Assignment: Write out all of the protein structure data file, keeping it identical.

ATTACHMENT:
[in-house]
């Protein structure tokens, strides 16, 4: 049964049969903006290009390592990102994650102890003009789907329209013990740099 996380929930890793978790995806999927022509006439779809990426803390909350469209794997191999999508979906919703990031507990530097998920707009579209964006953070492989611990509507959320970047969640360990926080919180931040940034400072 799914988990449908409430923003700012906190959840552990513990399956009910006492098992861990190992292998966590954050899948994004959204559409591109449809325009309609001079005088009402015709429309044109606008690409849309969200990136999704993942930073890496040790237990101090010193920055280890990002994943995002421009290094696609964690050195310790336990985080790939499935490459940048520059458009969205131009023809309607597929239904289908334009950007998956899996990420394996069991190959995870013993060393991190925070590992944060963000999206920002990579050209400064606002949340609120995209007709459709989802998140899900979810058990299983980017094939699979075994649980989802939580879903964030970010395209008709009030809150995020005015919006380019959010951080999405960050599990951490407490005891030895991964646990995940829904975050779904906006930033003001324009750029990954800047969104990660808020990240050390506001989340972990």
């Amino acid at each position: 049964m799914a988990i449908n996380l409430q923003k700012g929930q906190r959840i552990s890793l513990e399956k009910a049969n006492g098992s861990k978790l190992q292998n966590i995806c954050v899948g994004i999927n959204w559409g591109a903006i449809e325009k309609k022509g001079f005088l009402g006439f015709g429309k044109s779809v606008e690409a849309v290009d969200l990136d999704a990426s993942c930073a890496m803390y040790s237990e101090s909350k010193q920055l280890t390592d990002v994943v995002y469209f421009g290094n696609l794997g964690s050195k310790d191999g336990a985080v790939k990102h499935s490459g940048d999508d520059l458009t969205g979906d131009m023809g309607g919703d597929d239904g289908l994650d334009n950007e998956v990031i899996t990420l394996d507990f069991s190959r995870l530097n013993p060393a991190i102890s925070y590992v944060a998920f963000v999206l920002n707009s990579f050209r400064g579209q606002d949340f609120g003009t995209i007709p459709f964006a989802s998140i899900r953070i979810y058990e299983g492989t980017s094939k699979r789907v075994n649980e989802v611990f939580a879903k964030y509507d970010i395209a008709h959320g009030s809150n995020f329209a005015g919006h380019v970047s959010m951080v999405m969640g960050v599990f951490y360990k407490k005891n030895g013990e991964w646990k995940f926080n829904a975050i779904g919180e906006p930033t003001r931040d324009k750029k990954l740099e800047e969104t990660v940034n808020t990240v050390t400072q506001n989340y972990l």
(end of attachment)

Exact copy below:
[in-house]
């Protein structure tokens, strides 16, 4: 049964049969903006290009390592990102994650102890003009789907329209013990740099 996380929930890793978790995806999927022509006439779809990426803390909350469209794997191999999508979906919703990031507990530097998920707009579209964006953070492989611990509507959320970047969640360990926080919180931040940034400072 799914988990449908409430923003700012906190959840552990513990399956009910006492098992861990190992292998966590954050899948994004959204559409591109449809325009309609001079005088009402015709429309044109606008690409849309969200990136999704993942930073890496040790237990101090010193920055280890990002994943995002421009290094696609964690050195310790336990985080790939499935490459940048520059458009969205131009023809309607597929239904289908334009950007998956899996990420394996069991190959995870013993060393991190925070590992944060963000999206920002990579050209400064606002949340609120995209007709459709989802998140899900979810058990299983980017094939699979075994649980989802939580879903964030970010395209008709009030809150995020005015919006380019959010951080999405960050599990951490407490005891030895991964646990995940829904975050779904906006930033003001324009750029990954800047969104990660808020990240050390506001989340972990």
């Amino acid at each position: 049964m799914a988990i449908n996380l409430q923003k700012g929930q906190r959840i552990s890793l513990e399956k009910a049969n006492g098992s861990k978790l190992q292998n966590i995806c954050v899948g994004i999927n959204w559409g591109a903006i449809e325009k309609k022509g001079f005088l009402g006439f015709g429309k044109s779809v606008e690409a849309v290009d969200l990136d999704a990426s993942c930073a890496m803390y040790s237990e101090s909350k010193q920055l280890t390592d990002v994943v995002y469209f421009g290094n696609l794997g964690s050195k310790d191999g336990a985080v790939k990102h499935s490459g940048d999508d520059l458009t969205g979906d131009m023809g309607g919703d597929d239904g289908l994650d334009n950007e998956v990031i899996t990420l394996d507990f069991s190959r995870l530097n013993p060393a991190i102890s925070y590992v944060a998920f963000v999206l920002n707009s990579f050209r400064g579209q606002d949340f609120g003009t995209i007709p459709f964006a989802s998140i899900r953070i979810y058990e299983g492989t980017s094939k699979r789907v075994n649980e989802v611990f939580a879903k964030y509507d970010i395209a008709h959320g009030s809150n995020f329209a005015g919006h380019v970047s959010m951080v999405m969640g960050v599990f951490y360990k407490k005891n030895g013990e991964w646990k995940f926080n829904a975050i779904g919180e906006p930033t003001r931040d324009k750029k990954l740099e800047e969104t990660v940034n808020t990240v050390t400072q506001n989340y972990l």